What is the State Corporation Commission?
Created to replace the old Board of Public Works in the early 20th century, the State Corporation Commission has authority that extends from utilities and insurance to state-chartered financial institutions, securities, retail franchising and railroads. It's also the state's central filing office for corporations, limited partnerships, limited liability companies and uniform commercial code liens. In 2011, the Virginia Supreme Court ruled that the State Corporation Commission is not subject to the Virginia Freedom of Information Act.
Richmond Ever wonder what happens during deliberations that regulate payday lending? How about the effort to oversee your health insurance? From your electric bill and your water bill to your sewer bill and your car insurance, the State Corporation Commission is probably one of the most consequential state agencies. And yet it operates in the dark, totally outside of the reach of the Virginia Freedom of Information Act.
"One of my favorite quotes is from Justice Louis Brandeis from back in the 1920s," Del. Scott Surovell (D-44) told members of a Freedom of Information Advisory Council subcommittee this week. "He wrote that a streetlight is the best policeman and sunshine is the best disinfectant."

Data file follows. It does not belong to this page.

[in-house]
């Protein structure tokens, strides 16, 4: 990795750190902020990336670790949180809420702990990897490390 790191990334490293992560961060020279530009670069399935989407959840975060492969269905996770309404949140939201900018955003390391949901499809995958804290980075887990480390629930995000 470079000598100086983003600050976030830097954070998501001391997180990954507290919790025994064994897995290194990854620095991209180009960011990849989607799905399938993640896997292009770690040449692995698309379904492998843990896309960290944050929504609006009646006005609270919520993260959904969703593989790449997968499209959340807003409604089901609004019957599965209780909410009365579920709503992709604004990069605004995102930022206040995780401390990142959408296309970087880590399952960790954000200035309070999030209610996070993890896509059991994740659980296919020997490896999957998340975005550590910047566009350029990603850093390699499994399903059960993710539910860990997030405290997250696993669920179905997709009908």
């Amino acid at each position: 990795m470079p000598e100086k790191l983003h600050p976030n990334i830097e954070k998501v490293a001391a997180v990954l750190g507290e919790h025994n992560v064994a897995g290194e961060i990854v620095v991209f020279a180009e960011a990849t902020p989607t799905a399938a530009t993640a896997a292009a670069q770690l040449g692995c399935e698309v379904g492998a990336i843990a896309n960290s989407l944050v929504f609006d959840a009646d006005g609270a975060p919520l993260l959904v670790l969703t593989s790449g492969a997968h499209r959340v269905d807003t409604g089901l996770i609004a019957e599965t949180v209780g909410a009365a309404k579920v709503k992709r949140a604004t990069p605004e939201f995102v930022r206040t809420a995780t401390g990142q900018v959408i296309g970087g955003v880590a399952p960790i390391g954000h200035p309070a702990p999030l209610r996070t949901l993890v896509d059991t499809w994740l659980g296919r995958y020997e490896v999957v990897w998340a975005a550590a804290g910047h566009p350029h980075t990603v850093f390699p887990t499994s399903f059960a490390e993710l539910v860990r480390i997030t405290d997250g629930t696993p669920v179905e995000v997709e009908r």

In an effort to shine some sunshine into one of the darkest corners of Virginia government, Surovell wants to open the record of the State Corporation Commission. During the last General Assembly session, he introduced a bill to do just that. But legislators decided to table the effort and refer it to the advisory council, which sent it to the Rights and Responsibilities Subcommittee. It's members convened this week in Richmond to hear Surovell make the case to make the commission subject to the Virginia Freedom of Information Act — with some exceptions.
"Personally, I would like to make the entire SCC subject to FOIA," Surovell told members of the subcommittee. "However, I don't have an interest right now in taking on a couple thousand businesses and about 50 lobbyists."
BUSINESSES AND LOBBYISTS showed up to oppose the effort anyway, and members of the subcommittee decided against endorsing the legislative effort. Opposition was led by the gas utilities and the telecommunications industry, whose representatives said they didn't see any reason for opening up the process to public scrutiny. Some parts of the commission's business resembled a judicial body, they said, while other parts required secrecy to ensure that the captains of industry could take quick and decisive action without having to worry about the public looking over their shoulders.